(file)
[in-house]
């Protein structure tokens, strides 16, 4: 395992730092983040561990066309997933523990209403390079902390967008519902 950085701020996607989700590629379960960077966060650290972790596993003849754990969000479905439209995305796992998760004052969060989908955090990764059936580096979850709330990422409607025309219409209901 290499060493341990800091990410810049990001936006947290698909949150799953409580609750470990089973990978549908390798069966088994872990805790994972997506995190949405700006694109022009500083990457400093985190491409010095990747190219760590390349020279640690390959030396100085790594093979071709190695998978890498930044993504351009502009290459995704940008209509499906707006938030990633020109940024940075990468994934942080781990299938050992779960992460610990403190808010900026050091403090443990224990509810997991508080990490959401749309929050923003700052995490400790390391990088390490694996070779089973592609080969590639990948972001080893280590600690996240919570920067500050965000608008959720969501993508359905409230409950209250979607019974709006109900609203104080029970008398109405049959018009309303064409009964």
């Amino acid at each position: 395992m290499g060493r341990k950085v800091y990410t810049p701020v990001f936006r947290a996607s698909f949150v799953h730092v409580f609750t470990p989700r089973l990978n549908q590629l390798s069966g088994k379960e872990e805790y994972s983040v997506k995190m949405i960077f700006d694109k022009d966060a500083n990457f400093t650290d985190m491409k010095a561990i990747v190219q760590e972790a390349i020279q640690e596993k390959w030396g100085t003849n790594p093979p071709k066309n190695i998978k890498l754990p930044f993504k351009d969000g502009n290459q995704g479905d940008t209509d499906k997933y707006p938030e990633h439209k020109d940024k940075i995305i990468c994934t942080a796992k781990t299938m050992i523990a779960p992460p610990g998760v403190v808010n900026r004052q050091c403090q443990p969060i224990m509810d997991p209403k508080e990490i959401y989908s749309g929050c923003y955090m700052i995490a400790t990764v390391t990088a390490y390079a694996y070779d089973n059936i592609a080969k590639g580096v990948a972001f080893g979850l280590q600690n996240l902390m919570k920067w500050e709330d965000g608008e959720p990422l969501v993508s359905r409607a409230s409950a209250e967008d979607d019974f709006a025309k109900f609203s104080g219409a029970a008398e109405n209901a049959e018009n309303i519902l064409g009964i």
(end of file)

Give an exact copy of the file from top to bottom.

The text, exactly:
[in-house]
């Protein structure tokens, strides 16, 4: 395992730092983040561990066309997933523990209403390079902390967008519902 950085701020996607989700590629379960960077966060650290972790596993003849754990969000479905439209995305796992998760004052969060989908955090990764059936580096979850709330990422409607025309219409209901 290499060493341990800091990410810049990001936006947290698909949150799953409580609750470990089973990978549908390798069966088994872990805790994972997506995190949405700006694109022009500083990457400093985190491409010095990747190219760590390349020279640690390959030396100085790594093979071709190695998978890498930044993504351009502009290459995704940008209509499906707006938030990633020109940024940075990468994934942080781990299938050992779960992460610990403190808010900026050091403090443990224990509810997991508080990490959401749309929050923003700052995490400790390391990088390490694996070779089973592609080969590639990948972001080893280590600690996240919570920067500050965000608008959720969501993508359905409230409950209250979607019974709006109900609203104080029970008398109405049959018009309303064409009964």
């Amino acid at each position: 395992m290499g060493r341990k950085v800091y990410t810049p701020v990001f936006r947290a996607s698909f949150v799953h730092v409580f609750t470990p989700r089973l990978n549908q590629l390798s069966g088994k379960e872990e805790y994972s983040v997506k995190m949405i960077f700006d694109k022009d966060a500083n990457f400093t650290d985190m491409k010095a561990i990747v190219q760590e972790a390349i020279q640690e596993k390959w030396g100085t003849n790594p093979p071709k066309n190695i998978k890498l754990p930044f993504k351009d969000g502009n290459q995704g479905d940008t209509d499906k997933y707006p938030e990633h439209k020109d940024k940075i995305i990468c994934t942080a796992k781990t299938m050992i523990a779960p992460p610990g998760v403190v808010n900026r004052q050091c403090q443990p969060i224990m509810d997991p209403k508080e990490i959401y989908s749309g929050c923003y955090m700052i995490a400790t990764v390391t990088a390490y390079a694996y070779d089973n059936i592609a080969k590639g580096v990948a972001f080893g979850l280590q600690n996240l902390m919570k920067w500050e709330d965000g608008e959720p990422l969501v993508s359905r409607a409230s409950a209250e967008d979607d019974f709006a025309k109900f609203s104080g219409a029970a008398e109405n209901a049959e018009n309303i519902l064409g009964i």